Functional measures corroborated these results. Blood flow is reduced in the dorsal anterior insula and increased in the ventral anterior insula.
The white-matter tract that connects the anterior insula to the amygdala and orbitofrontal cortex, known as the uncinate fasciculus, is more disorganized in people with Williams syndrome. And activity in the anterior insula is less well correlated with activity in the orbitofrontal cortex, amygdala and anterior cingulate cortex.
Perhaps most significant, the degree of alteration is linked to the magnitude of the individual’s Williams syndrome personality, as measured by a personality test.
The link between personality traits and the insula is specific: Researchers did not find a similar correlation with the hippocampus, part of the brain involved in learning and memory. And verbal IQ, which is unrelated to personality, was not linked to changes in the insula. 

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Brain Architecture and Williams Syndrome | Psychology Today

Brain Architecture and Williams Syndrome | Psychology Today:

"As brain studies continue, we are learning more about the neurological basis of WS. This week, an important new report was published in the Proceedings of the National Academy of Sciences. A team of scientists led by the National Institutes of Health has now found in Williams syndrome cases changes in the connectivity and volume of gray matter in a brain region called the anterior insula (AI), which is thought to control emotion and personality.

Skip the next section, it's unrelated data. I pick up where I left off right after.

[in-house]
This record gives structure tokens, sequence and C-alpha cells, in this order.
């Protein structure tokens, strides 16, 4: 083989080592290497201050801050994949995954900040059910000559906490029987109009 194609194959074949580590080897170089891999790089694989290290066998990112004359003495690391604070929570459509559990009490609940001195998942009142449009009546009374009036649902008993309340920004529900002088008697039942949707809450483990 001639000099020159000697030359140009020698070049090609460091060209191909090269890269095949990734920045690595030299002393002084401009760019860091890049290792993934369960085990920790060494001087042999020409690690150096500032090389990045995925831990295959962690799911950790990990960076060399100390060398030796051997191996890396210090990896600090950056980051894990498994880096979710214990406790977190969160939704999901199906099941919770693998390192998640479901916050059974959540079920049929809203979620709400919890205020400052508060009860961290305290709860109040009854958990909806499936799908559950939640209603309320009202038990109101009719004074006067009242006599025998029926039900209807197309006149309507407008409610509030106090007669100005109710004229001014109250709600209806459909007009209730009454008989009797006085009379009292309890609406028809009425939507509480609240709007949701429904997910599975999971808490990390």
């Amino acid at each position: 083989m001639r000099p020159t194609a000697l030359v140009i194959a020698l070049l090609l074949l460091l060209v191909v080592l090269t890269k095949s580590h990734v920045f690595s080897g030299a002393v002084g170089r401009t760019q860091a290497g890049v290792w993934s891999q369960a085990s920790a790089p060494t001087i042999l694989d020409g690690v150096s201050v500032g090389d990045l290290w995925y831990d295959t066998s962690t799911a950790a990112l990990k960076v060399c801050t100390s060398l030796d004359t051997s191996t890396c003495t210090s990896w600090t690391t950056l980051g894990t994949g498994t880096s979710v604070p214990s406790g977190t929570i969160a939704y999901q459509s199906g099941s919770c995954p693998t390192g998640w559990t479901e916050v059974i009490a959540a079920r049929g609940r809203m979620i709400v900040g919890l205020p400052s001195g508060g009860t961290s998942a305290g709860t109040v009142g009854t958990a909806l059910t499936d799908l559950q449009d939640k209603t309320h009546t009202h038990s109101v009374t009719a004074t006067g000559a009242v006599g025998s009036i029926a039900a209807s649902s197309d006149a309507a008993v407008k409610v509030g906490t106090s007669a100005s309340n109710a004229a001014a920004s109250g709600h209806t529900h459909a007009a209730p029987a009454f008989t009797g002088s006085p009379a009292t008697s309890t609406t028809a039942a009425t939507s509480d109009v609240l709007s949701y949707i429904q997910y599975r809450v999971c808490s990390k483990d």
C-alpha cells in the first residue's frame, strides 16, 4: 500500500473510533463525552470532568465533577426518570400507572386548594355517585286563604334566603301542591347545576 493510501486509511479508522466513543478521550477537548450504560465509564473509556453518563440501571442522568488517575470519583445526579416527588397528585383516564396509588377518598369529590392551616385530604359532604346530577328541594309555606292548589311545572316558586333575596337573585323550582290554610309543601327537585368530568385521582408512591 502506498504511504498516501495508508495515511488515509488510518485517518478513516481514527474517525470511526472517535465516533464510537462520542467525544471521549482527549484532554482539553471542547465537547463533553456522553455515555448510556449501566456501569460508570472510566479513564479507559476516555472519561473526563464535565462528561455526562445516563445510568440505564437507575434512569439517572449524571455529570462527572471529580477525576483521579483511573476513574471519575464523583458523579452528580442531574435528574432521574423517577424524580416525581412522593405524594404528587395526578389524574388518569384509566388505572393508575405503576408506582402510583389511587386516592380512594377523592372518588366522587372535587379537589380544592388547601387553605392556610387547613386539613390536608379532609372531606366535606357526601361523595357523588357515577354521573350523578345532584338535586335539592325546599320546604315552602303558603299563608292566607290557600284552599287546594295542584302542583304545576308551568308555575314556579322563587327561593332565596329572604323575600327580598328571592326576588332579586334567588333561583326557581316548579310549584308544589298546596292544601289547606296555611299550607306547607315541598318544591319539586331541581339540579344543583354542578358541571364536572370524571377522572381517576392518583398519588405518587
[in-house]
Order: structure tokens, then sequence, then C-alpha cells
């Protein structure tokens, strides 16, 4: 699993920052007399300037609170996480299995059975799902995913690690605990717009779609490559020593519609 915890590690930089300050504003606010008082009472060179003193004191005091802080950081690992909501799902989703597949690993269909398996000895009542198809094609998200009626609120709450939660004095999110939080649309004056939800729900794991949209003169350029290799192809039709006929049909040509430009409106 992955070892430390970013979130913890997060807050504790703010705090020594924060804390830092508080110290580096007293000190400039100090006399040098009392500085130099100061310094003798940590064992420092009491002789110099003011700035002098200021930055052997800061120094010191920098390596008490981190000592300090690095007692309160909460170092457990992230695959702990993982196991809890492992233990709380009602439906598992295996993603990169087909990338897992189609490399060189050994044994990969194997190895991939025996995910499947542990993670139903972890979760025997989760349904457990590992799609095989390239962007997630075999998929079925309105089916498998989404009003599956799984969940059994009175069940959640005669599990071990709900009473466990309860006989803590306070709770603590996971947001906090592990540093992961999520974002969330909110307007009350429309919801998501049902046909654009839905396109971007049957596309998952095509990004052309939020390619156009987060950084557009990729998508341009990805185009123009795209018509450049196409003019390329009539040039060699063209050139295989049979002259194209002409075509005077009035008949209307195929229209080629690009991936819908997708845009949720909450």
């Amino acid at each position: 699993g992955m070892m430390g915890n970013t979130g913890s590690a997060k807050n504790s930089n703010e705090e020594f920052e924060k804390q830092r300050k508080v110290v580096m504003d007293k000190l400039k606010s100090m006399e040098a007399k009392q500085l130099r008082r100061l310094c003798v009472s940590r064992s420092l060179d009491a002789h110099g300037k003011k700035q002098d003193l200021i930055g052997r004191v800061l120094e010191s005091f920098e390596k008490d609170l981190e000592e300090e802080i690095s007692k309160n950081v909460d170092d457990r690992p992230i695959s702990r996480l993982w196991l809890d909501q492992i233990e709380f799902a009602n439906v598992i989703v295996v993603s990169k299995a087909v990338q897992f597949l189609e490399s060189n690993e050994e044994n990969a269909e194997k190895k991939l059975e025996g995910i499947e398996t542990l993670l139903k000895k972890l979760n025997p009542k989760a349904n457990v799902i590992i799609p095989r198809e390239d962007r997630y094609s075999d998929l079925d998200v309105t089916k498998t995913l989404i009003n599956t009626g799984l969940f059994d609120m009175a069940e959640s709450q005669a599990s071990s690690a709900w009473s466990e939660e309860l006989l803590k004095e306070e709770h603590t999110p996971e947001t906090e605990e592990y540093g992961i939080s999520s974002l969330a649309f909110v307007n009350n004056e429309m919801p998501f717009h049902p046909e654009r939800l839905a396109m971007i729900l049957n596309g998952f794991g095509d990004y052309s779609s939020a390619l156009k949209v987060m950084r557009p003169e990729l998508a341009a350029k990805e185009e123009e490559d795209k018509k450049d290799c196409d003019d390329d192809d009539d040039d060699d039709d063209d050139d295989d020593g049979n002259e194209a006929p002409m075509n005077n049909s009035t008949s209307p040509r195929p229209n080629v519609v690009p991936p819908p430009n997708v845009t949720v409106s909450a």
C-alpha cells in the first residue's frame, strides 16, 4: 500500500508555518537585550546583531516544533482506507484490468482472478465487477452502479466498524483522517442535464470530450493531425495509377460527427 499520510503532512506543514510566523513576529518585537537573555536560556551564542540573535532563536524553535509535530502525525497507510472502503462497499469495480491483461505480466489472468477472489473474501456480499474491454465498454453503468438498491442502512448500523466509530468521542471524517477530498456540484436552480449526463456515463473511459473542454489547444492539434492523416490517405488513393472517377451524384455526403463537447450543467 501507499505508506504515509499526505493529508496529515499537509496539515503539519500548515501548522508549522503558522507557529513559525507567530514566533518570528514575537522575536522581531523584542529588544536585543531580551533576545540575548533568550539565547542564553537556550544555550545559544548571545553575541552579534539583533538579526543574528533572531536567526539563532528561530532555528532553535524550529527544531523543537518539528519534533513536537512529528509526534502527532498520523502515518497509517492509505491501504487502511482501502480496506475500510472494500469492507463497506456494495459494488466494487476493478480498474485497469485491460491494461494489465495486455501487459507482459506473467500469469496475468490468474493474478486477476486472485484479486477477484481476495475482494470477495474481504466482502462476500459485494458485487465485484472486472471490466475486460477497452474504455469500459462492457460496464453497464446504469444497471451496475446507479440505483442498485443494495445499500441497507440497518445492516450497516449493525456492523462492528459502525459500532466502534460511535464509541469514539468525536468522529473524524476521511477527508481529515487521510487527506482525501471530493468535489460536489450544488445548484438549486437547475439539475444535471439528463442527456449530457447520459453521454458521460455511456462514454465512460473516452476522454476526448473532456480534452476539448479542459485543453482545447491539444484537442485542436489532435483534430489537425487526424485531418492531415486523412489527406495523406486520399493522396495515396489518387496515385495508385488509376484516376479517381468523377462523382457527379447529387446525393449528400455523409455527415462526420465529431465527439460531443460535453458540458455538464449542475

The researchers found an overall decrease in gray-matter volume in one region of the AI, along with locally increased volume in another area; compromised white-matter integrity of the structure that connects the insula with some other brain regions; and disturbed neuron interactions between the AI and limbic regions known to be involved in processing emotions. Perhaps most important, the team found that differences in the AI correlate with the extent of WS characteristics. The greater the number and degree of the AI changes, the more of the typical WS behaviors that can be observed and measured in the person."

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Friday, March 16, 2012

Williams Syndrome Grows in Awareness, Research - ABC News

Williams Syndrome Grows in Awareness, Research - ABC News:

"“Awareness has skyrocketed, for a relatively rare syndrome,” said Terry Monkaba, executive director of the Williams Syndrome Association (WSA). Affecting one in 7,500 newborns, Williams Syndrome (WS) causes a combination of ebullience, empathy, fearlessness, linguistic and musical talent, elfin features, heart conditions and bad teeth.
After the “20/20″ story last June, Williams Syndrome was in the top 10 Google trends for three straight days, Monkaba said. The website averaged more than 1,000 hits per day for a month after the broadcast, she added. On an average day before that, it would get 200.
In addition, WSA fundraising is up 35 percent over last year, Monkaba said. The scholarship budget for WSA summer camps has jumped to $135,000 from $35,000 two years ago. The number of camp weeks has grown from four to eight over that period."